Manigotogan/Hollow Water First Nation

Pictures 1. 2. 3. Hollow Water

The Ojibway community of Hollow Water is situated approximately 290 km. northeast of Winnipeg on the east shore of Lake Winnipeg. Manigotogan, located 20 minutes away, is a predominantly Metis settlement. I visited often, accompanied by my friend, Reg Simard, who is from Manigotogan. My first trip was in June, 1998 and since then I have been back many times. Years ago it was the saw mills and the fishing wharfs that attracted men who entered the work force. The saw mills have for the most part disappeared but the fishing industry remains.

Reg and I were driving around Hollow Water and noticed Dora Moneyas on her front porch. We decided to stop and possibly photograph her. After a few minutes of conversation she warmed up to the idea and even put on her scarf for us. I took several photographs of this very shy woman but it was only when she turned to leave did I capture the particular expression I wanted.

We continued our drive when I noticed a couple of kids splashing in a wash tub perched on a picnic table. It described that lazy, hot afternoon perfectly.

Picture 4. Dora Moneyas
Picture 5. Kids in wash tub

Reg and I determined by phone call the weather was clear in Manigotogan so we decided to make the trip. We arrived at Roddy Raven’s house at noon. We took his kitchen chair outside and placed it by the side of his house. Roddy appeared shortly with his violin. He played several songs for us and as he did so his feet tapped along. Roddy was in the mood to ‘cut loose’ but as I came to discover, fiddle players love to have a guitar playing back up. Reg did his best to encourage Roddy to play solo while I photographed him from various angles. By 1:30 pm. we left and knowing we were heading to James Cowley’s house next we borrowed a guitar from someone in the community. Jim had played with Roddy for 20 years but had suffered a stroke several years ago. This had left one hand partially paralyzed. Even though Jim or ‘Jeemus’ as he is called, could no longer play the instrument, it sat comfortably on his lap. He began to relax and tell stories about his playing and antics in the community which allowed me to move about and photograph him.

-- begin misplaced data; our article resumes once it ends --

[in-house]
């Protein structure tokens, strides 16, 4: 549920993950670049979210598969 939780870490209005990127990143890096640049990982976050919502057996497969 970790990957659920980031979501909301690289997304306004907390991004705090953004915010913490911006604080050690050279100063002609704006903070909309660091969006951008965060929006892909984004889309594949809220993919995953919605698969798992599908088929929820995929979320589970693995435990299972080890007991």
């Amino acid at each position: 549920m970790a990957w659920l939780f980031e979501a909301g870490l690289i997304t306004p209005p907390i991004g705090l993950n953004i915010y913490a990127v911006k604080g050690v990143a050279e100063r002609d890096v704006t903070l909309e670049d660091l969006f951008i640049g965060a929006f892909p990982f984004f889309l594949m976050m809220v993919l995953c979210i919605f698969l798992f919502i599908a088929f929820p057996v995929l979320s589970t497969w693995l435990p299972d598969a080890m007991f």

Picture 6. James Cowley

Visited Hollow Water in the fall to see some of the fishing activity that goes on. Fishing remains a major source of income for the inhabitants of the community. At this time of year, pickerel and sauger are the primary catch. I arrived at the wharf in the early afternoon and it didn’t take long before the boats began to arrive heavily laden with tubs full of fish. The fishermen were dressed warmly as it was a chilly, fall day and particularly cold on the lake. The tubs were unloaded and put on a motorized ramp which entered the fish processing building. This spared the men the back breaking chore of carrying those heavy loads up the wharf. The fishermen were of all ages, some grandsons out with their grandfathers who had spent a lifetime on Lake Winnipeg. I took one picture of an older fellow sharpening his filleting knife. He was about to enter the building where he would sort and fillet his day’s catch. He moved unhurriedly with the assurance of one who had performed this task many times in the past.

Picture 7. Fish arriving
Picture 8. Fisherman on ramp sharpening knife

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Copyright 2002 Gerald Kuehl